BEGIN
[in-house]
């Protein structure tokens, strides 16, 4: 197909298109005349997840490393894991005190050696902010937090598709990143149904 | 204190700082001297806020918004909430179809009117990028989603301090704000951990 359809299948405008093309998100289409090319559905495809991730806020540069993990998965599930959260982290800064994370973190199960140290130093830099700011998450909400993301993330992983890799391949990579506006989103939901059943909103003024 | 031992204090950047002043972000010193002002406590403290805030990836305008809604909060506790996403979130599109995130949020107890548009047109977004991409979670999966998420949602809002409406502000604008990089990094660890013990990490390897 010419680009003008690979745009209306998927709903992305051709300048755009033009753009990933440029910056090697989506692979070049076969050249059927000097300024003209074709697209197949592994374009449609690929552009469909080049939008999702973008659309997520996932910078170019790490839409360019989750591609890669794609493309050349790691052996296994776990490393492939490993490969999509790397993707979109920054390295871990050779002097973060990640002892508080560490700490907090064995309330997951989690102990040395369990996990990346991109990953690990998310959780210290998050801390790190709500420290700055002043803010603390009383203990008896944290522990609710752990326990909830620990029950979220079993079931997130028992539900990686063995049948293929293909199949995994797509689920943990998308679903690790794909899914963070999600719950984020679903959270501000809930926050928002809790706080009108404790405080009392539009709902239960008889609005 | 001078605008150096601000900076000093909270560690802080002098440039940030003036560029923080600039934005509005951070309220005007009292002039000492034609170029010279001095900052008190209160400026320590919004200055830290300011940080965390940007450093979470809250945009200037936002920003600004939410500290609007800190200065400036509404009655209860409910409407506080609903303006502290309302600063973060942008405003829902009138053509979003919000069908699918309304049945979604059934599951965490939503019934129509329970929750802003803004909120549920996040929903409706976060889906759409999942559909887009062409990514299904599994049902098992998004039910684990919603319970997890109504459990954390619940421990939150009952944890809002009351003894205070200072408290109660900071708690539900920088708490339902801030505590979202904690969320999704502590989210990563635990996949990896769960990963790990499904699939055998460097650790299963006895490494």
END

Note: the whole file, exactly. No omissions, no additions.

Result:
[in-house]
């Protein structure tokens, strides 16, 4: 197909298109005349997840490393894991005190050696902010937090598709990143149904 | 204190700082001297806020918004909430179809009117990028989603301090704000951990 359809299948405008093309998100289409090319559905495809991730806020540069993990998965599930959260982290800064994370973190199960140290130093830099700011998450909400993301993330992983890799391949990579506006989103939901059943909103003024 | 031992204090950047002043972000010193002002406590403290805030990836305008809604909060506790996403979130599109995130949020107890548009047109977004991409979670999966998420949602809002409406502000604008990089990094660890013990990490390897 010419680009003008690979745009209306998927709903992305051709300048755009033009753009990933440029910056090697989506692979070049076969050249059927000097300024003209074709697209197949592994374009449609690929552009469909080049939008999702973008659309997520996932910078170019790490839409360019989750591609890669794609493309050349790691052996296994776990490393492939490993490969999509790397993707979109920054390295871990050779002097973060990640002892508080560490700490907090064995309330997951989690102990040395369990996990990346991109990953690990998310959780210290998050801390790190709500420290700055002043803010603390009383203990008896944290522990609710752990326990909830620990029950979220079993079931997130028992539900990686063995049948293929293909199949995994797509689920943990998308679903690790794909899914963070999600719950984020679903959270501000809930926050928002809790706080009108404790405080009392539009709902239960008889609005 | 001078605008150096601000900076000093909270560690802080002098440039940030003036560029923080600039934005509005951070309220005007009292002039000492034609170029010279001095900052008190209160400026320590919004200055830290300011940080965390940007450093979470809250945009200037936002920003600004939410500290609007800190200065400036509404009655209860409910409407506080609903303006502290309302600063973060942008405003829902009138053509979003919000069908699918309304049945979604059934599951965490939503019934129509329970929750802003803004909120549920996040929903409706976060889906759409999942559909887009062409990514299904599994049902098992998004039910684990919603319970997890109504459990954390619940421990939150009952944890809002009351003894205070200072408290109660900071708690539900920088708490339902801030505590979202904690969320999704502590989210990563635990996949990896769960990963790990499904699939055998460097650790299963006895490494």